My daughter, a senior in high school, has spent the last four years in a 1-to-1 tablet computing environment. In other words, she was handed a tablet computer on the first day of her freshman year and expected to use it as a notebook, word processor, presentation generator, and even textbook for some classes.
Four years later, she’s great at adding music and animation to Powerpoint demonstrations. But when she wants to remember material from class lectures, she takes notes the old-fashioned way: in a spiral notebook.
Her high school was all about going paperless when they introduced the tablet computers seven years ago, but the students have other ideas.
My older son graduated from the same high school, but his class did not receive the tablet PCs. He always commented that he didn’t want one, because the distractions of the internet would be too tempting. He got a laptop before he went to college (to major in computer programming). And he carries spiral notebooks to class–not the laptop. He’s graduating next weekend and has a job in his field awaiting him, so he’s definitely not afraid to use technology.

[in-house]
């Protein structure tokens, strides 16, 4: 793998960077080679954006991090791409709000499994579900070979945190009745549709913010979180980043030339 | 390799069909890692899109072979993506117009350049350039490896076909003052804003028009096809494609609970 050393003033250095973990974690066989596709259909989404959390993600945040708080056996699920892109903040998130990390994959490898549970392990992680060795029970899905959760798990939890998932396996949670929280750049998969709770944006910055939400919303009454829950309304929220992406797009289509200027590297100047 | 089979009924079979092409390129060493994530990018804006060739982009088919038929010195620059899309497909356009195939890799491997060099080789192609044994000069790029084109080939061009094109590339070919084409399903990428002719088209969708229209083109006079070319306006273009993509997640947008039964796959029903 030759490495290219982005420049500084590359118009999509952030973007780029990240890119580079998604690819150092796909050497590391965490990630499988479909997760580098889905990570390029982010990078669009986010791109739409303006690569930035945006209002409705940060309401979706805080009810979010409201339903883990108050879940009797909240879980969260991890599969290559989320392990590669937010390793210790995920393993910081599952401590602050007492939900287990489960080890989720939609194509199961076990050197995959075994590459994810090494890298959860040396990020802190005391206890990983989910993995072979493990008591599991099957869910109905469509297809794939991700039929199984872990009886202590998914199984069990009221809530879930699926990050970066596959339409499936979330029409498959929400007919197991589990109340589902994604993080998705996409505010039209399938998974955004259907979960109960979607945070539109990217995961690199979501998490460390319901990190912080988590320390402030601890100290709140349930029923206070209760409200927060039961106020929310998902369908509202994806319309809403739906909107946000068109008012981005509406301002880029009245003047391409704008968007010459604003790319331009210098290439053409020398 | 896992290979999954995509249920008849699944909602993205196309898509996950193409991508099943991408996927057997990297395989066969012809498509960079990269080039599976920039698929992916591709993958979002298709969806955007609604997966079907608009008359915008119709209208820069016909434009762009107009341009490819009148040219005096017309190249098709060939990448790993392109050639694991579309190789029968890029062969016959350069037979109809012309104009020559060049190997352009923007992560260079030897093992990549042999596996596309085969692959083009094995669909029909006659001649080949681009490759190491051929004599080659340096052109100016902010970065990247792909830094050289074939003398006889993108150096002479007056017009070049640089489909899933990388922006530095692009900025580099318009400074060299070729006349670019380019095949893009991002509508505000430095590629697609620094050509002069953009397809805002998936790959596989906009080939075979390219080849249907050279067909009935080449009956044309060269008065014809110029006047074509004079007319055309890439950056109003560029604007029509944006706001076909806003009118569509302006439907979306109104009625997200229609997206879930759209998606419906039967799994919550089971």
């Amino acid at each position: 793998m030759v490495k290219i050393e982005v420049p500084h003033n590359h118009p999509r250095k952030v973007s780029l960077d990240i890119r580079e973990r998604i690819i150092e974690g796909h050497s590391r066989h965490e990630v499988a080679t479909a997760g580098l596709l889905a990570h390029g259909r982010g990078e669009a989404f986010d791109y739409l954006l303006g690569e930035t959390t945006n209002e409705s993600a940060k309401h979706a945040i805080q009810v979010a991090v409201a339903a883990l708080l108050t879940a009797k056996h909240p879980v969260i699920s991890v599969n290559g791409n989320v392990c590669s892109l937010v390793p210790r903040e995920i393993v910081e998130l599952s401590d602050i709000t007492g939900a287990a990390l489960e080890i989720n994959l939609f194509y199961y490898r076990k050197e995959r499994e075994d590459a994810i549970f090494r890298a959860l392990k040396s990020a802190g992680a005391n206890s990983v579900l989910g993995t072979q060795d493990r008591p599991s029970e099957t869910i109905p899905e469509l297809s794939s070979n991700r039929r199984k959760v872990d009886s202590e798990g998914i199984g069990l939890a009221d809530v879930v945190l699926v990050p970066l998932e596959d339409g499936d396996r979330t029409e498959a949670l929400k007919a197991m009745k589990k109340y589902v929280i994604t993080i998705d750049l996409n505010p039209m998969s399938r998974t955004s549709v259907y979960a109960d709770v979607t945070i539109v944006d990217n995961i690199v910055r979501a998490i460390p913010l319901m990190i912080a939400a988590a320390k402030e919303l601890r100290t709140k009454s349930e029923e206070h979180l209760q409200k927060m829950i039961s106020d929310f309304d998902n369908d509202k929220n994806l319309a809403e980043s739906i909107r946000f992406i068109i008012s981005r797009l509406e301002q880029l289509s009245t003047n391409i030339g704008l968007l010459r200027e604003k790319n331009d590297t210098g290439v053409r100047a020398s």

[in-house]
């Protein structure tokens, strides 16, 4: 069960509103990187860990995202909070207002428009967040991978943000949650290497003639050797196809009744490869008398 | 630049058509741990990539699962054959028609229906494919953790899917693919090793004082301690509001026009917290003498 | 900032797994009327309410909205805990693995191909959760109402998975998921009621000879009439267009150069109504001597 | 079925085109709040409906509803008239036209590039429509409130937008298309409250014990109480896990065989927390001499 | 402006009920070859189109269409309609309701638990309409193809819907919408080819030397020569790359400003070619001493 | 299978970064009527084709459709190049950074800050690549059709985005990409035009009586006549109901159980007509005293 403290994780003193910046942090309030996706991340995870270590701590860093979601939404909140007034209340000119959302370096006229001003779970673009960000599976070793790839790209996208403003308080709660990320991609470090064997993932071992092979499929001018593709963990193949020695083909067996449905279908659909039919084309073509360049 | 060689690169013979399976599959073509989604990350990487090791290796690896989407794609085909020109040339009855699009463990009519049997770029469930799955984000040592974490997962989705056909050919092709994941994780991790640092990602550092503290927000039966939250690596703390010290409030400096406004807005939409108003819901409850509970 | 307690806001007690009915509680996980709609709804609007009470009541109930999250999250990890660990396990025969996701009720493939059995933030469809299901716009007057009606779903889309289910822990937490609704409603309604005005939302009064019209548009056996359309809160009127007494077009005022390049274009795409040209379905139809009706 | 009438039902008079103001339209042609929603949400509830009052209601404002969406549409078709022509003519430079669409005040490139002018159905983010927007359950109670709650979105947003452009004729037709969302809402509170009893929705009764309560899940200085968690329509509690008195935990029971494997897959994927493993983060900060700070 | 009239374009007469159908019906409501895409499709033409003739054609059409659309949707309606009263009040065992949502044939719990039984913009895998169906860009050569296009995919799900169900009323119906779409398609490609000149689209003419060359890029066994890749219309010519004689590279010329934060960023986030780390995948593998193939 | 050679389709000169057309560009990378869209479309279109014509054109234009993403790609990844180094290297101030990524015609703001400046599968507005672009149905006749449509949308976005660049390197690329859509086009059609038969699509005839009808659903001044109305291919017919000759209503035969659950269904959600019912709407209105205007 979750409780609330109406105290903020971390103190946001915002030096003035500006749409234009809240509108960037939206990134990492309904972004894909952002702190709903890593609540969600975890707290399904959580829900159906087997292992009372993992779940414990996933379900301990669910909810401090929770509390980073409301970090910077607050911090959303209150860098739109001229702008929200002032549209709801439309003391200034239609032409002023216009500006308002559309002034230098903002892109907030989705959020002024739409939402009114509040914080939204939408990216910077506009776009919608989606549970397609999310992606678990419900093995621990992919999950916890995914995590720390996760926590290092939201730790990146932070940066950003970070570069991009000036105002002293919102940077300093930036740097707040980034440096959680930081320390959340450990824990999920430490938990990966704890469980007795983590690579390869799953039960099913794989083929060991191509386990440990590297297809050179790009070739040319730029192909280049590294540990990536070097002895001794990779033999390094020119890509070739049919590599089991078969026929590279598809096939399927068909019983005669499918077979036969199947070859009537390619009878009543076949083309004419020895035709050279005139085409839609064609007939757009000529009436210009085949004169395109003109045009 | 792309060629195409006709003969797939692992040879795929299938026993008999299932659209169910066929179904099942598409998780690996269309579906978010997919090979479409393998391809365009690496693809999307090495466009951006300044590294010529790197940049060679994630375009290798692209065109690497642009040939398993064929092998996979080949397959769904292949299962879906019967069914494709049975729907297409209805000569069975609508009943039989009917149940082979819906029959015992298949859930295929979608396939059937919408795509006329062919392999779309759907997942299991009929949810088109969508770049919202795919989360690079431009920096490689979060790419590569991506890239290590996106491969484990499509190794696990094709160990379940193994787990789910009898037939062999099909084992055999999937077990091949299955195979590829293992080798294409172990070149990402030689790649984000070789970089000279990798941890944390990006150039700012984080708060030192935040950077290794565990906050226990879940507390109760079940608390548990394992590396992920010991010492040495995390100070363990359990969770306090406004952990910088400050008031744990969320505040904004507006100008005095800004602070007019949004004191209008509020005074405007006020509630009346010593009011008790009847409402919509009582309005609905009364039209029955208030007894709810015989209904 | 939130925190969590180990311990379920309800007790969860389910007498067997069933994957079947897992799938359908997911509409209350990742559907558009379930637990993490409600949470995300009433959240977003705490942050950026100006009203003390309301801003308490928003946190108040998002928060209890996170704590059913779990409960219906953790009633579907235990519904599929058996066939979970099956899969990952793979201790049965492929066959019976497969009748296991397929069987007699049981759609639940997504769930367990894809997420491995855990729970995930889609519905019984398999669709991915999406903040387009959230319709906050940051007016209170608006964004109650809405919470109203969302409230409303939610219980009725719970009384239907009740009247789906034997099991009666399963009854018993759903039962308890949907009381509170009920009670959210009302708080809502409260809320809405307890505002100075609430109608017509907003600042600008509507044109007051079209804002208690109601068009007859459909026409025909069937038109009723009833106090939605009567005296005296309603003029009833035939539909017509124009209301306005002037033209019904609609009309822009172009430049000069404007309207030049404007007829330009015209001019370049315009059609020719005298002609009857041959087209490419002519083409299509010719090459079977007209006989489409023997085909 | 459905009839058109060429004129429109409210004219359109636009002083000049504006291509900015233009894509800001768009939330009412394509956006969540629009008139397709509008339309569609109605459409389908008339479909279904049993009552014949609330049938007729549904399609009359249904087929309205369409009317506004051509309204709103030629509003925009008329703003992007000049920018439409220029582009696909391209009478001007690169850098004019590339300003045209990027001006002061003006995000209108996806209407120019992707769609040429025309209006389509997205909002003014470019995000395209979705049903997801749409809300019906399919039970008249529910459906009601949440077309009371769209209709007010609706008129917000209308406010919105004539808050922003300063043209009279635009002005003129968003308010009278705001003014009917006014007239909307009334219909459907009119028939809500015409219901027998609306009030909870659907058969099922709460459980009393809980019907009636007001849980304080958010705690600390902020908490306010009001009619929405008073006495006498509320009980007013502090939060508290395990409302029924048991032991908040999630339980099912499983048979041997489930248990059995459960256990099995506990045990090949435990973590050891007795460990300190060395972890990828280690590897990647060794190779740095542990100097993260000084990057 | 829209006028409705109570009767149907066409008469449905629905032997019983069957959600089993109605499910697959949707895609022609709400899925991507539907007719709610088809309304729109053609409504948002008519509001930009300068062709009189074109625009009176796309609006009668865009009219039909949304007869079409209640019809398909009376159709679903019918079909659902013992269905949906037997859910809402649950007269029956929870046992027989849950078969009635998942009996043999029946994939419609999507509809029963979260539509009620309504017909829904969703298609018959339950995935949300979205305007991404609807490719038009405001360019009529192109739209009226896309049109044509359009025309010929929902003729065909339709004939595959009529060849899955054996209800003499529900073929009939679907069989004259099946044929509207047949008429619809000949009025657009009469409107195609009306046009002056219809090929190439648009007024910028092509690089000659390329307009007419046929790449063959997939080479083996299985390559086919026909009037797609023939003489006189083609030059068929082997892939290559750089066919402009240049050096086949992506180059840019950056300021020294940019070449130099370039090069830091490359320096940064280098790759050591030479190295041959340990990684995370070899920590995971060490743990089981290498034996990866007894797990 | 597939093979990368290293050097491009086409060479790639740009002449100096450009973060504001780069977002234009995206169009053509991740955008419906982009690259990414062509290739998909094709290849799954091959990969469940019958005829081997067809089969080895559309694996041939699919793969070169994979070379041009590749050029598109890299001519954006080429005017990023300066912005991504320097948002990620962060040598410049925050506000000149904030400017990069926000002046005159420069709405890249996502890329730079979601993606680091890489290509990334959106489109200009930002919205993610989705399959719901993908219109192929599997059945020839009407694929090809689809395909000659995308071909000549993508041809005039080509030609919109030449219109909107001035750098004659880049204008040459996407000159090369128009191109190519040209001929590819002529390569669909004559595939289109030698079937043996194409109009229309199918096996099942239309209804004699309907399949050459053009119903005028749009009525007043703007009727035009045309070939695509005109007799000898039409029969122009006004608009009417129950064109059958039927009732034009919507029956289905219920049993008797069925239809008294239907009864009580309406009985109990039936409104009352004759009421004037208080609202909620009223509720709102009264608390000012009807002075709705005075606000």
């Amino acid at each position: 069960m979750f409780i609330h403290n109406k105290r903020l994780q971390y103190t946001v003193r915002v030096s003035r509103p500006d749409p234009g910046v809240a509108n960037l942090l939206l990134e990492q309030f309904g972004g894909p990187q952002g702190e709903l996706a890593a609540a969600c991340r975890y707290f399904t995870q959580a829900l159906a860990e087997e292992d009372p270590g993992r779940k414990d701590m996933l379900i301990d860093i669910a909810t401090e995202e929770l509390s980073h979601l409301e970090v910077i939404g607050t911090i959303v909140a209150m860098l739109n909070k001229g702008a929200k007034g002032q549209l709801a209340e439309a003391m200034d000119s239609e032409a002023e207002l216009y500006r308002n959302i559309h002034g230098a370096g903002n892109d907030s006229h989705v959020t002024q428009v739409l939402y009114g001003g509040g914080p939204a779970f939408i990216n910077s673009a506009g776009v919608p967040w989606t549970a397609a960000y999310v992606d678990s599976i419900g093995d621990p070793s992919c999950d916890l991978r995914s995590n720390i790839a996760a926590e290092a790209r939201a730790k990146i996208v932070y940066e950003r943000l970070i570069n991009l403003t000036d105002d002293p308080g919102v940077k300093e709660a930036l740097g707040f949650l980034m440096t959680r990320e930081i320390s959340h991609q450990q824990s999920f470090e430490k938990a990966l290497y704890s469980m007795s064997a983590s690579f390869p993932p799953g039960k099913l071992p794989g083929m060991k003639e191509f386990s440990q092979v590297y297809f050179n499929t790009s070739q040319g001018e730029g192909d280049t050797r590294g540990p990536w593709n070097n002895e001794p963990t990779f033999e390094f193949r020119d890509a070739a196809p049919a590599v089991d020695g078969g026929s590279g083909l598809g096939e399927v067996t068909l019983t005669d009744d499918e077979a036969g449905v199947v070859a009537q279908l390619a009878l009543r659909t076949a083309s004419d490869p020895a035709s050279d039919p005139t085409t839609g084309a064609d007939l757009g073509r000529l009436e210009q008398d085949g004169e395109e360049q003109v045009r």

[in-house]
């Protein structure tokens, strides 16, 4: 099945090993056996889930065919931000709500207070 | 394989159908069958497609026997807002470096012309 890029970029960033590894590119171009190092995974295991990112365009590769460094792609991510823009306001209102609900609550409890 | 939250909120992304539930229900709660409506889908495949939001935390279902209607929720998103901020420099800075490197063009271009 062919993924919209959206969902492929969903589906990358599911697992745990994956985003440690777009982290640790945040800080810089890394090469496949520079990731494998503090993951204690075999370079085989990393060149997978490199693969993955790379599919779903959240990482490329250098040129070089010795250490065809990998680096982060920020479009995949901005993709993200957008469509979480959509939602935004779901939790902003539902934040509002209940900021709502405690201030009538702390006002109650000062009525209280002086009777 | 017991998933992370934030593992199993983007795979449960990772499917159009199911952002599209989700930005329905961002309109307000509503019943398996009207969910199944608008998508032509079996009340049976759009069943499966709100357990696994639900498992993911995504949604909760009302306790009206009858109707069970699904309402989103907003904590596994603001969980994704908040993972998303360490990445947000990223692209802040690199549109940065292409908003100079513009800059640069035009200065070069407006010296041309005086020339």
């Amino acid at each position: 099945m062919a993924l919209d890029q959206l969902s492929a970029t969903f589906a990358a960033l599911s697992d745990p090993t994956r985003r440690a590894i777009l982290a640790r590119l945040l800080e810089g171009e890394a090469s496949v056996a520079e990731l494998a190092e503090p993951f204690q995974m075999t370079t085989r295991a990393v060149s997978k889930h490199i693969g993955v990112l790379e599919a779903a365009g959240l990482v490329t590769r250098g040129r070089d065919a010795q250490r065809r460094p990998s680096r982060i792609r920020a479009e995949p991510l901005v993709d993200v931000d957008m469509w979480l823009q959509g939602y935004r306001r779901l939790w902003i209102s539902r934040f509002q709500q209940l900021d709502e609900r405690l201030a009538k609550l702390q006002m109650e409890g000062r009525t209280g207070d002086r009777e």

Washington Post editor Fred Barbash observed,
According to a new study based on a series of lab-based experiments comparing how much students learned after listening to the same lectures, there’s no contest. Handwriters learn better, hands down.
The ones who took their notes in longhand demonstrated in tests that they got more out of the lectures than the typists.
With a sampling of just over 300, this might not be the most scientific study in the world, but its results do bear out both my older kids’ experiences as well as my own observations as both a student and a teacher: writing helps you remember things. That’s why your third-grade teacher made you write your spelling words five times each.
I’m happy that my daughter’s high school encourages the use of technology, but I think any technology has its limits. So I’m relieved that my older children have figured out that they can’t do everything electronically.
Given a choice, what method of note-taking do your children prefer?
Copyright 2014 Barb Szyszkiewicz